I have had difficultly finding anything to write about since the Paris attacks a few weeks ago. We were on an amazing road trip (sans baby!), and I had some ideas of what to write about. “Ohh look! Here is a picture of something I ate! How interesting!” But then Paris happened. And then the Planned Parenthood shooting. Then San Bernardino. Then calls to ban Muslims and refugees. The list could on go . . .  I was on vacation a mere month ago.

I wonder how other people process these events. I don’t have sufficient defense mechanisms to cope with them. If I let them, the stories will haunt me and I can’t shake them. They also terrify me, not so much for my own safety, but for my child’s safety. What will the world be like when she comes of age? One of my friends said she hoped that when we talk to our children in 10 or 15 years, we will be able to tell them how awful it was when they were too young to remember. Mass shootings on a near daily basis. Terrorism. Refugee crisis. Melting ice caps. But something changed. Good overcame evil, and the world they live in is immeasurably better than the world we lived in back then.

But I fear that is probably not true. Like my Dad said, humans have been committing horrors against other humans since time immemorial. But doesn’t it seem to be getting worse? It does to me. Instead of living in fear, though, I am trying out some new things. I’m trying to be the change I want to see in the world. Yes, I just wrote that. Please someone, beat my ass for uttering such a thing. But like for real, that is what I’m trying to do.

First, I am giving all of my fears to God. I do this from time to time, but now I am trying to do it on a regular basis. If I start ruminating on some awful thing I heard on the news, I try to immediately pray for those affected and pray that God will help me quit panicking about it. Obsessing about it. And He does. God is so faithful like that. If I ask for help, He helps. Its an amazing and beautiful thing. It is hard for me to do, too. I consider myself a control freak, and one of the ways I try to control things is by imagining every awful and horrific tragedy that may befall me. The reasoning? I will never be caught off guard. Example: I’m on vacation but the ski lift malfunctioned and everyone fell to their deaths. Because of my incessant worrying my response could be, “OH HA HA HA NICE TRY BUT I ALREADY WORRIED ABOUT THIS THE ENTIRE VACATION AND I’M NOT EVEN SURPRISED I DIED.”


Its complete fucking nonsense. Because inevitably, tragedy will happen. But I will have wasted precious and fleeting time with my loved ones, worrying. God helps me with that. All I have to do is ask.

Second, I’m trying to educate myself. For a long while, I would ignore the news because it is full of depressing information and/or the most horrific gore story the news outlets can drum up. A few days ago, a young man was killed in a wood chipper. The internet went insane. Top-trender on Facebook. Jokes were flying after a leg was found in the Arkansas river. The more horrific, the better. Our culture is so desensitized by this continuous onslaught of horror that we have lost our empathy. Our humanity.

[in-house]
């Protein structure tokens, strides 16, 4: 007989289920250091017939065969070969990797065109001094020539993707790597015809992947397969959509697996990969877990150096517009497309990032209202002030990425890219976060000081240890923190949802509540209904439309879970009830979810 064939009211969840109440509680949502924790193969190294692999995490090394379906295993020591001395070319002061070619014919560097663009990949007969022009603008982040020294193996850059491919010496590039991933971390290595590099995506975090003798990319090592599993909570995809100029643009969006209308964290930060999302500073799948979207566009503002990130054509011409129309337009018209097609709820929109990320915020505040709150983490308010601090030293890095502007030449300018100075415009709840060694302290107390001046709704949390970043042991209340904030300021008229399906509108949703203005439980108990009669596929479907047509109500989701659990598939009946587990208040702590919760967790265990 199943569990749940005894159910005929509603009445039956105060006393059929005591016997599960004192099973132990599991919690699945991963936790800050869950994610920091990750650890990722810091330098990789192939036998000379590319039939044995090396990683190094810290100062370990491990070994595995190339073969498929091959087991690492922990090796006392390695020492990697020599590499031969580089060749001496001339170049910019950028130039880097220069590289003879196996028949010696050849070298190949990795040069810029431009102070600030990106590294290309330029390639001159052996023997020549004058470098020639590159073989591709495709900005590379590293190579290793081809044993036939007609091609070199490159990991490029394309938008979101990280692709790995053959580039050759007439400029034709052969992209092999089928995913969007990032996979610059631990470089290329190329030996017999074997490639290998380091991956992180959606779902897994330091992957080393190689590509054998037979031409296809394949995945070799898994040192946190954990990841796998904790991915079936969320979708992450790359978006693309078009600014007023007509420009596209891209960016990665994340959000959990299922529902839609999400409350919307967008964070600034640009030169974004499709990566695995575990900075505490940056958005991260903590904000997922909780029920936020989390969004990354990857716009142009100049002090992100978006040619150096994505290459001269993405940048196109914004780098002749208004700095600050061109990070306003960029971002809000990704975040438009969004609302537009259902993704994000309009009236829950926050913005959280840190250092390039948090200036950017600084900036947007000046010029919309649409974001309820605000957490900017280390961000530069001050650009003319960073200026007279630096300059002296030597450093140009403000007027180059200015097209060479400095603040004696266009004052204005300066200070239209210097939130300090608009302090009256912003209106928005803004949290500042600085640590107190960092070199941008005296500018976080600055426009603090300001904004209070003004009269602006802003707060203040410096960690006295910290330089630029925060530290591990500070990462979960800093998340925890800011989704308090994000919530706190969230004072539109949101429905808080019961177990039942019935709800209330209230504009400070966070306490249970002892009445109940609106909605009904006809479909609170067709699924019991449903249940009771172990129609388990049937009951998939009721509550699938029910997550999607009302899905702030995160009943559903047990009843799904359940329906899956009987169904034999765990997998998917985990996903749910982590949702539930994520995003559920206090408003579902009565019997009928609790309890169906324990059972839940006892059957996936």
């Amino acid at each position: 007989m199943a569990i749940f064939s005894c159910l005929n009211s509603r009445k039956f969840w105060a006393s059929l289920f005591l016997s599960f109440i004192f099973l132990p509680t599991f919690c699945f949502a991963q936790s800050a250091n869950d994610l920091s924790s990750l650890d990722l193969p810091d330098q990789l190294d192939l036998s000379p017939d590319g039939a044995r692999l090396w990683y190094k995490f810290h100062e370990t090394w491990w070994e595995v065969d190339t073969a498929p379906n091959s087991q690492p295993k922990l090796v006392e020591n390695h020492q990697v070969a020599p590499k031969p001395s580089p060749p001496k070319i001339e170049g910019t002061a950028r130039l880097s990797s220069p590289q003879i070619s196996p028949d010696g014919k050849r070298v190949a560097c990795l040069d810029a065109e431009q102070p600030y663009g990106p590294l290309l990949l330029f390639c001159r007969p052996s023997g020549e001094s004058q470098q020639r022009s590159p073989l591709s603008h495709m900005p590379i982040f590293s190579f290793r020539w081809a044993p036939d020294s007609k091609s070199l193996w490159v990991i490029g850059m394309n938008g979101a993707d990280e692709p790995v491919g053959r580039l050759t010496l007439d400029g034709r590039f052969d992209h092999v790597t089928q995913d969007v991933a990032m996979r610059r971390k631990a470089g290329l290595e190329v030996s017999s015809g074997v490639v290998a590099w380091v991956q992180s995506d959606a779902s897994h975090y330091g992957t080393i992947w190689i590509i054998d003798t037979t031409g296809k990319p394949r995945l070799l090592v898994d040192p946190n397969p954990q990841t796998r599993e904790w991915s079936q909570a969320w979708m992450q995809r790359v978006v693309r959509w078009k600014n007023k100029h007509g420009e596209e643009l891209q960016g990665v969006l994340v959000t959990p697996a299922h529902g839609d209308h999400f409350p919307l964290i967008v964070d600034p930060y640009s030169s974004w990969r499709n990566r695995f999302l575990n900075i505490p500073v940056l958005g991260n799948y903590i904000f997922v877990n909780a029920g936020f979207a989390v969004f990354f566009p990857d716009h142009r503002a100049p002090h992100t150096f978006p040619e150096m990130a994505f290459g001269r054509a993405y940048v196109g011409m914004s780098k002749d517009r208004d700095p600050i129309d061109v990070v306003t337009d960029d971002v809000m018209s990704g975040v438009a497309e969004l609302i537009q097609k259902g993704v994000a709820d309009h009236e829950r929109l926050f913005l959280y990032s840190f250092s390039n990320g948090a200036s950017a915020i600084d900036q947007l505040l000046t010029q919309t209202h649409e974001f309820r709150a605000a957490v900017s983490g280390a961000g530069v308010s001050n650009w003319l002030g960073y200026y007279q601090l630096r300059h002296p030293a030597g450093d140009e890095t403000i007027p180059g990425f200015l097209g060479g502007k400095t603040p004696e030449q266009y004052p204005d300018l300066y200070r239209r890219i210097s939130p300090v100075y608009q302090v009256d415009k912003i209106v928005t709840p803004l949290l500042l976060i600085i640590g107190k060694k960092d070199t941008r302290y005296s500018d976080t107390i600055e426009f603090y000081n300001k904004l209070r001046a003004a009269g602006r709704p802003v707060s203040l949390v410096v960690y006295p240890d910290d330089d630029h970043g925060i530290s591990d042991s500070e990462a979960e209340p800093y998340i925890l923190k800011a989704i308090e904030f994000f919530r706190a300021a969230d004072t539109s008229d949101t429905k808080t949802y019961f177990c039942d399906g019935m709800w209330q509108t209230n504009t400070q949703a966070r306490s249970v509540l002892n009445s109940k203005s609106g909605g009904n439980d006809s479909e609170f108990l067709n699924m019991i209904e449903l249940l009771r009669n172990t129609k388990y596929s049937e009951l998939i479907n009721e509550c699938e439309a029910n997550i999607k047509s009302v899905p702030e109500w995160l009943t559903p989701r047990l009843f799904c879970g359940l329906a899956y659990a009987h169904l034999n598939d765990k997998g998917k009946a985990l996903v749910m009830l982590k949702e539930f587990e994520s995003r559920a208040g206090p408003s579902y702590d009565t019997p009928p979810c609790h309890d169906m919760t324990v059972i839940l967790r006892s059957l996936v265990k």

But to my point, I am trying to educate myself by spending time each day reading credible news sources. I’m trying to learn about the conflicts in the Middle East. Gun control. The Paris climate talks. Anything. I am also devoting time to learning about the Muslim faith because I don’t know anything about it. Most of what I know comes from a story about the latest terror attack by people claiming to be Muslim. If I feel disdain and disgust toward the Islamophobic rhetoric flying around, then I should know why from a Muslim perspective this rhetoric is so wrong and the terrorists claiming to be Muslim are phonies.

After the Paris attacks, I saw a comic of a man sitting in a chair, watching the news. The TV anchor asked the audience what could be done to lessen the fear of terrorism. And in response the man turned off the TV. There is a lot of truth to this. The news outlets (and their eager consumers), thrive on gore, horror, and derision. But I can’t just bury my head in the sand anymore. As a Christian, I think I am called to ask for God’s mercy and His help each day. I can’t do this alone. None of us can. And at the same time, I can’t just be fatalistic, and resign myself to the fact that evil will be done, as it has always been done, until God intervenes. These times require that I put effort into learning about what is happening in the world, in the hope that the more I know, the more I can understand, and the less I will fear. And maybe, the more I can help.

Maybe if we took control of our fear, we could someday tell our grown babies “yeah, it used to be really bad, but then people got smarter. We started focusing less on the latest horror story (Don’t report on it unless I can see blood!), and more on the human story. We learned from and about others. And they stopped being so scary (they even stopped being others). We stopped being so afraid of each other, and brought evil and ignorance, which so often go together, out into the open. It was bad but it got better. Immeasurably better, my dear one.”

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